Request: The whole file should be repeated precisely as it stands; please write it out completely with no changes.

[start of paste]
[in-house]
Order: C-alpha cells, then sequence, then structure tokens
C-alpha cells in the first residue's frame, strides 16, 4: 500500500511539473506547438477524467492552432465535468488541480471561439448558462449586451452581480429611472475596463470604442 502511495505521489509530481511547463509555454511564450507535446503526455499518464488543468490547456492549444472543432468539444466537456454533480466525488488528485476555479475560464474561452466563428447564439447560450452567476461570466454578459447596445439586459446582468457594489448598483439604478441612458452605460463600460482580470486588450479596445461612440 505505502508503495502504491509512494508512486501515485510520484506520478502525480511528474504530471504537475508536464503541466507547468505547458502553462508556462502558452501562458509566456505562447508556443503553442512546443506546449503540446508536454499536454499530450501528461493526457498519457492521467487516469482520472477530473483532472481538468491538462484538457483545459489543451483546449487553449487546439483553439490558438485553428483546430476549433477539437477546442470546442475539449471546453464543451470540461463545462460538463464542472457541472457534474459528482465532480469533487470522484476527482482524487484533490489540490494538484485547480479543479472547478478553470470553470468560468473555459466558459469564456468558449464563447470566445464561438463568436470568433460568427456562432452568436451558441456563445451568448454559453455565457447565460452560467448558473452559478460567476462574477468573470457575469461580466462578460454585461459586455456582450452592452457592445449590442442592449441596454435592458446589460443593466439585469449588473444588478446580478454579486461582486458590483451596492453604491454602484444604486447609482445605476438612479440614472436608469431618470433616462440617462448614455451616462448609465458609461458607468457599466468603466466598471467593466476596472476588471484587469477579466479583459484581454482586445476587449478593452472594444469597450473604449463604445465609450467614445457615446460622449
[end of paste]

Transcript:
[in-house]
Order: C-alpha cells, then sequence, then structure tokens
C-alpha cells in the first residue's frame, strides 16, 4: 500500500511539473506547438477524467492552432465535468488541480471561439448558462449586451452581480429611472475596463470604442 502511495505521489509530481511547463509555454511564450507535446503526455499518464488543468490547456492549444472543432468539444466537456454533480466525488488528485476555479475560464474561452466563428447564439447560450452567476461570466454578459447596445439586459446582468457594489448598483439604478441612458452605460463600460482580470486588450479596445461612440 505505502508503495502504491509512494508512486501515485510520484506520478502525480511528474504530471504537475508536464503541466507547468505547458502553462508556462502558452501562458509566456505562447508556443503553442512546443506546449503540446508536454499536454499530450501528461493526457498519457492521467487516469482520472477530473483532472481538468491538462484538457483545459489543451483546449487553449487546439483553439490558438485553428483546430476549433477539437477546442470546442475539449471546453464543451470540461463545462460538463464542472457541472457534474459528482465532480469533487470522484476527482482524487484533490489540490494538484485547480479543479472547478478553470470553470468560468473555459466558459469564456468558449464563447470566445464561438463568436470568433460568427456562432452568436451558441456563445451568448454559453455565457447565460452560467448558473452559478460567476462574477468573470457575469461580466462578460454585461459586455456582450452592452457592445449590442442592449441596454435592458446589460443593466439585469449588473444588478446580478454579486461582486458590483451596492453604491454602484444604486447609482445605476438612479440614472436608469431618470433616462440617462448614455451616462448609465458609461458607468457599466468603466466598471467593466476596472476588471484587469477579466479583459484581454482586445476587449478593452472594444469597450473604449463604445465609450467614445457615446460622449